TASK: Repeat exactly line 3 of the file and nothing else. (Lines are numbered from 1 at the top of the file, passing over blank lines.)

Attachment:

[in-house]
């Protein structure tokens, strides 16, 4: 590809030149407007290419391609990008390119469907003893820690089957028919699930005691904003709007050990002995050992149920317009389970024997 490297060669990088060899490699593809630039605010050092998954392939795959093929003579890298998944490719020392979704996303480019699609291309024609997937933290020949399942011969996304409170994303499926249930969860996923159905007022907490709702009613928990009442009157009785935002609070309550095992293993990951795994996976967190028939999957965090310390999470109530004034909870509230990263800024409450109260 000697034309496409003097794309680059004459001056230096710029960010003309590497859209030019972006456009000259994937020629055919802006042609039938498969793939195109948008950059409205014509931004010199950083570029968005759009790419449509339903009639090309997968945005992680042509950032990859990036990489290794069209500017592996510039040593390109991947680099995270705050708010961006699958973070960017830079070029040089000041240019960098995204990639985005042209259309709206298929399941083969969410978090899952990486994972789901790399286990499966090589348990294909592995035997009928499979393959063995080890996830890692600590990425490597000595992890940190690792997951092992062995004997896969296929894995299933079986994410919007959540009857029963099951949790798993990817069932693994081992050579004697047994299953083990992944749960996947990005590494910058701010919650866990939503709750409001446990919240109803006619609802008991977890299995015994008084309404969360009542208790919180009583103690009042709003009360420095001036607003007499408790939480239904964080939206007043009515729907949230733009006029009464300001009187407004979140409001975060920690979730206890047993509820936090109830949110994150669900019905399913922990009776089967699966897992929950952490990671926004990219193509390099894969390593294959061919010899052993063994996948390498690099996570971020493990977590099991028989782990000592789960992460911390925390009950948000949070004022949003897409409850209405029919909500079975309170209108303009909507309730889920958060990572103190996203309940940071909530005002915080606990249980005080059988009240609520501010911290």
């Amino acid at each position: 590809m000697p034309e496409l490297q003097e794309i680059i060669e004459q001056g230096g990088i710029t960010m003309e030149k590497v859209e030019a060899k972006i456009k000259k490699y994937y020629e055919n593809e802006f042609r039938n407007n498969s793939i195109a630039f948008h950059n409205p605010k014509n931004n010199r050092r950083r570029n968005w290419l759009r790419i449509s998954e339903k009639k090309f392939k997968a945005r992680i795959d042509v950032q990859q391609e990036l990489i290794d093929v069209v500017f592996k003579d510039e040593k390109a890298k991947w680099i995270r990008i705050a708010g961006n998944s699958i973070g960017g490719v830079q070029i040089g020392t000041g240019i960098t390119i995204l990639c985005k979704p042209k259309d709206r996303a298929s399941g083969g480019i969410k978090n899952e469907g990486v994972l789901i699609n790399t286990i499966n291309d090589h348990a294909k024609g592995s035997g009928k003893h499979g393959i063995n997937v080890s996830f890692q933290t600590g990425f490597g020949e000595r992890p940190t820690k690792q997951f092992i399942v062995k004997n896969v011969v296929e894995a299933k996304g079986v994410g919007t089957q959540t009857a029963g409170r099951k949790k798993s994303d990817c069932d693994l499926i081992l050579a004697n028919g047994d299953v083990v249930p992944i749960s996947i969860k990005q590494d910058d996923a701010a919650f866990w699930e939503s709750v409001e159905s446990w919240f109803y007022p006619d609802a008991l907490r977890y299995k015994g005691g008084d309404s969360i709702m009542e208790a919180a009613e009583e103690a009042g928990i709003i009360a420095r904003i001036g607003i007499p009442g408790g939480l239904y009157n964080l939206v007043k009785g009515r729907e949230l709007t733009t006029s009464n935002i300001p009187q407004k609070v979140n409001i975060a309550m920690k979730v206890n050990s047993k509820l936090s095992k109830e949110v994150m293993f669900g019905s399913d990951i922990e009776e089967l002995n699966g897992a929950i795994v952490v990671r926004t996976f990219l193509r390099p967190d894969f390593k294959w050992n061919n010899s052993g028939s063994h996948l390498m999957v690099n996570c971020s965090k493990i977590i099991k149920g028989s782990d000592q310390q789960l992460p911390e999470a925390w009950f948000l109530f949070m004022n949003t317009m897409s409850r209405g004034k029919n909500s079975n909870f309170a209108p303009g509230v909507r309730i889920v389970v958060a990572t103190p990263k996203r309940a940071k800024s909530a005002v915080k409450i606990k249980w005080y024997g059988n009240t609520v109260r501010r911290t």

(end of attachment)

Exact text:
């Amino acid at each position: 590809m000697p034309e496409l490297q003097e794309i680059i060669e004459q001056g230096g990088i710029t960010m003309e030149k590497v859209e030019a060899k972006i456009k000259k490699y994937y020629e055919n593809e802006f042609r039938n407007n498969s793939i195109a630039f948008h950059n409205p605010k014509n931004n010199r050092r950083r570029n968005w290419l759009r790419i449509s998954e339903k009639k090309f392939k997968a945005r992680i795959d042509v950032q990859q391609e990036l990489i290794d093929v069209v500017f592996k003579d510039e040593k390109a890298k991947w680099i995270r990008i705050a708010g961006n998944s699958i973070g960017g490719v830079q070029i040089g020392t000041g240019i960098t390119i995204l990639c985005k979704p042209k259309d709206r996303a298929s399941g083969g480019i969410k978090n899952e469907g990486v994972l789901i699609n790399t286990i499966n291309d090589h348990a294909k024609g592995s035997g009928k003893h499979g393959i063995n997937v080890s996830f890692q933290t600590g990425f490597g020949e000595r992890p940190t820690k690792q997951f092992i399942v062995k004997n896969v011969v296929e894995a299933k996304g079986v994410g919007t089957q959540t009857a029963g409170r099951k949790k798993s994303d990817c069932d693994l499926i081992l050579a004697n028919g047994d299953v083990v249930p992944i749960s996947i969860k990005q590494d910058d996923a701010a919650f866990w699930e939503s709750v409001e159905s446990w919240f109803y007022p006619d609802a008991l907490r977890y299995k015994g005691g008084d309404s969360i709702m009542e208790a919180a009613e009583e103690a009042g928990i709003i009360a420095r904003i001036g607003i007499p009442g408790g939480l239904y009157n964080l939206v007043k009785g009515r729907e949230l709007t733009t006029s009464n935002i300001p009187q407004k609070v979140n409001i975060a309550m920690k979730v206890n050990s047993k509820l936090s095992k109830e949110v994150m293993f669900g019905s399913d990951i922990e009776e089967l002995n699966g897992a929950i795994v952490v990671r926004t996976f990219l193509r390099p967190d894969f390593k294959w050992n061919n010899s052993g028939s063994h996948l390498m999957v690099n996570c971020s965090k493990i977590i099991k149920g028989s782990d000592q310390q789960l992460p911390e999470a925390w009950f948000l109530f949070m004022n949003t317009m897409s409850r209405g004034k029919n909500s079975n909870f309170a209108p303009g509230v909507r309730i889920v389970v958060a990572t103190p990263k996203r309940a940071k800024s909530a005002v915080k409450i606990k249980w005080y024997g059988n009240t609520v109260r501010r911290t």